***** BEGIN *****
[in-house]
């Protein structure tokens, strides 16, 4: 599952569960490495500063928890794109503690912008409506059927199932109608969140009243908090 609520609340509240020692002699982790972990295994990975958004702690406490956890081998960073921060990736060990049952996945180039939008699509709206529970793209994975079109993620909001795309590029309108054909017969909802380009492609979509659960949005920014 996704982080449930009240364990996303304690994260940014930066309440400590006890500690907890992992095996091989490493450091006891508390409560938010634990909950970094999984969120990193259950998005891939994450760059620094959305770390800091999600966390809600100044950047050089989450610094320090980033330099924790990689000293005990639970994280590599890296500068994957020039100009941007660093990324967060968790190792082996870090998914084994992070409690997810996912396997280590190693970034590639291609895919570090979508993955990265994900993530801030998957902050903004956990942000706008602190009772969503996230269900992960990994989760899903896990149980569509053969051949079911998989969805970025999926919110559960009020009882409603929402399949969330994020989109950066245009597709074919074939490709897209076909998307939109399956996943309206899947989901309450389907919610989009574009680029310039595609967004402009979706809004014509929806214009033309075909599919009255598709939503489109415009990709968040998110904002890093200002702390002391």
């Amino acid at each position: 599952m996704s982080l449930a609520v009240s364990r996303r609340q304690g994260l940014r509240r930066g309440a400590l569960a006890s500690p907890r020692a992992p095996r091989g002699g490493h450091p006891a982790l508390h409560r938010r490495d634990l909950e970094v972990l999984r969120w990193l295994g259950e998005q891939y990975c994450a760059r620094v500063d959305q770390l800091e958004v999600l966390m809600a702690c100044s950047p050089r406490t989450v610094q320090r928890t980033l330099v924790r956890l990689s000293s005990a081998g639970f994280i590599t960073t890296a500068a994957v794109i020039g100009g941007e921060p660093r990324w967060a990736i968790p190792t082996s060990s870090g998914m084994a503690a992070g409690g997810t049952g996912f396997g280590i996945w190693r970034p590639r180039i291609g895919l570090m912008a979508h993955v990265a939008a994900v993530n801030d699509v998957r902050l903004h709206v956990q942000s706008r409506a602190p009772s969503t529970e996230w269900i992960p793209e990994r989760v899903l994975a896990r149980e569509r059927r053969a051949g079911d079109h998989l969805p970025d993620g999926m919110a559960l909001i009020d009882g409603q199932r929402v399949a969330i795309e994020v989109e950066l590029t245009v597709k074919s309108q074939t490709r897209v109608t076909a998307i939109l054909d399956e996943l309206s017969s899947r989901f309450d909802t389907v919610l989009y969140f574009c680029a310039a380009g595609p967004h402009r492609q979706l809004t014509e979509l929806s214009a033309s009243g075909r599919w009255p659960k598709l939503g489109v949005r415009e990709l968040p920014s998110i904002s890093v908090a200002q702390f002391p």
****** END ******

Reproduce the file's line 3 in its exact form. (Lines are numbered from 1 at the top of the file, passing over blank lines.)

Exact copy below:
């Amino acid at each position: 599952m996704s982080l449930a609520v009240s364990r996303r609340q304690g994260l940014r509240r930066g309440a400590l569960a006890s500690p907890r020692a992992p095996r091989g002699g490493h450091p006891a982790l508390h409560r938010r490495d634990l909950e970094v972990l999984r969120w990193l295994g259950e998005q891939y990975c994450a760059r620094v500063d959305q770390l800091e958004v999600l966390m809600a702690c100044s950047p050089r406490t989450v610094q320090r928890t980033l330099v924790r956890l990689s000293s005990a081998g639970f994280i590599t960073t890296a500068a994957v794109i020039g100009g941007e921060p660093r990324w967060a990736i968790p190792t082996s060990s870090g998914m084994a503690a992070g409690g997810t049952g996912f396997g280590i996945w190693r970034p590639r180039i291609g895919l570090m912008a979508h993955v990265a939008a994900v993530n801030d699509v998957r902050l903004h709206v956990q942000s706008r409506a602190p009772s969503t529970e996230w269900i992960p793209e990994r989760v899903l994975a896990r149980e569509r059927r053969a051949g079911d079109h998989l969805p970025d993620g999926m919110a559960l909001i009020d009882g409603q199932r929402v399949a969330i795309e994020v989109e950066l590029t245009v597709k074919s309108q074939t490709r897209v109608t076909a998307i939109l054909d399956e996943l309206s017969s899947r989901f309450d909802t389907v919610l989009y969140f574009c680029a310039a380009g595609p967004h402009r492609q979706l809004t014509e979509l929806s214009a033309s009243g075909r599919w009255p659960k598709l939503g489109v949005r415009e990709l968040p920014s998110i904002s890093v908090a200002q702390f002391p």